Climate velocity reveals increasing exposure of deep-ocean biodiversity to future warming

Abstract

Slower warming in the deep ocean encourages a perception that its biodiversity is less exposed to climate change than that of surface waters. We challenge this notion by analysing climate velocity, which provides expectations for species’ range shifts. We find that contemporary (1955–2005) climate velocities are faster in the deep ocean than at the surface. Moreover, projected climate velocities in the future (2050–2100) are faster for all depth layers, except at the surface, under the most aggressive GHG mitigation pathway considered (representative concentration pathway, RCP 2.6). This suggests that while mitigation could limit climate change threats for surface biodiversity, deep-ocean biodiversity faces an unavoidable escalation in climate velocities, most prominently in the mesopelagic (200–1,000 m). To optimize opportunities for climate adaptation among deep-ocean communities, future open-ocean protected areas must be designed to retain species moving at different speeds at different depths under climate change while managing non-climate threats, such as fishing and mining.

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Fig. 1: Climate velocity (km per decade) in the global ocean.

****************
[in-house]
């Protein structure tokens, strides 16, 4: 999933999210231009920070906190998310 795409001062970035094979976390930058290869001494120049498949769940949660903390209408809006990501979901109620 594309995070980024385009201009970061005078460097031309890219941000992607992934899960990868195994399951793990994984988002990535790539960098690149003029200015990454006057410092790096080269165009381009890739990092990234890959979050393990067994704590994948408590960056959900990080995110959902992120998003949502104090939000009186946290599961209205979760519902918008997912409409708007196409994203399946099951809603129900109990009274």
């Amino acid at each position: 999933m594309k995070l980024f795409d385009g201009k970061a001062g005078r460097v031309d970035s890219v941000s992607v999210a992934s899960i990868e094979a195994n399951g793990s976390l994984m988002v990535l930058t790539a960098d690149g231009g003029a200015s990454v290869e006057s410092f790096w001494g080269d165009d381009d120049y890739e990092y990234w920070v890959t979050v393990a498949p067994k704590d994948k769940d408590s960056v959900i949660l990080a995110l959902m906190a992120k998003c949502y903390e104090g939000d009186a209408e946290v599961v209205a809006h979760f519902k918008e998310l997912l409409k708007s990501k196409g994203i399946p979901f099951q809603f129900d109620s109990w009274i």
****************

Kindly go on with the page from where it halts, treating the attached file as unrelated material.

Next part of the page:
Fig. 2: The relationship between contemporary climate velocity and marine biodiversity.
Fig. 3: Future distribution of thermal habitat presently within large (>100,000 km2) MPAs.

Data availability

Ocean temperature rasters for each depth layer (historical and RCPs scenarios) are available at Zenodo under the identifier https://doi.org/10.5281/zenodo.3596584. Correspondence and requests for materials should be addressed to I.B.M.

Code availability

Scripts are available at Zenodo under the identifier https://doi.org/10.5281/zenodo.3596584.

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Acknowledgements

I.B.M. is supported by the Advanced Human Capital Program of the Chilean National Research and Development Agency (grant no. 72170231). A.J.R. is supported by Australian Government grant no. ARC DP190102293. J.G.M. is funded by the Tenure-Track System Promotion Program of the Japanese Ministry of Education, Culture, Sports, Science and Technology. N.A.D. is supported by the Fundación Bancaria ‘la Caixa’ Postgraduate Fellowship (LCF/BQ/AA16/11580053). C.J.K. is supported by The University of Queensland Postdoctoral Fellowship.

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Contributions

I.B.M., D.S.S. and A.J.R. conceived the research. K.K., C.G. and K.K.R. provided the marine biodiversity data. I.B.M and D.S.S. analysed the data. I.B.M, D.S.S. and A.J.R. wrote the first draft. I.B.M., D.S.S., A.J.R., J.G.M., M.T.B., N.A.D. and C.J.K. contributed equally to discussion of ideas and analyses. All authors commented on the manuscript.

Corresponding author

Correspondence to Isaac Brito-Morales.

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The authors declare no competing interests.

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Peer review information Nature Climate Change thanks Conor Waldock and the other, anonymous, reviewer(s) for their contribution to the peer review of this work.

Publisher’s note Springer Nature remains neutral with regard to jurisdictional claims in published maps and institutional affiliations.

Extended data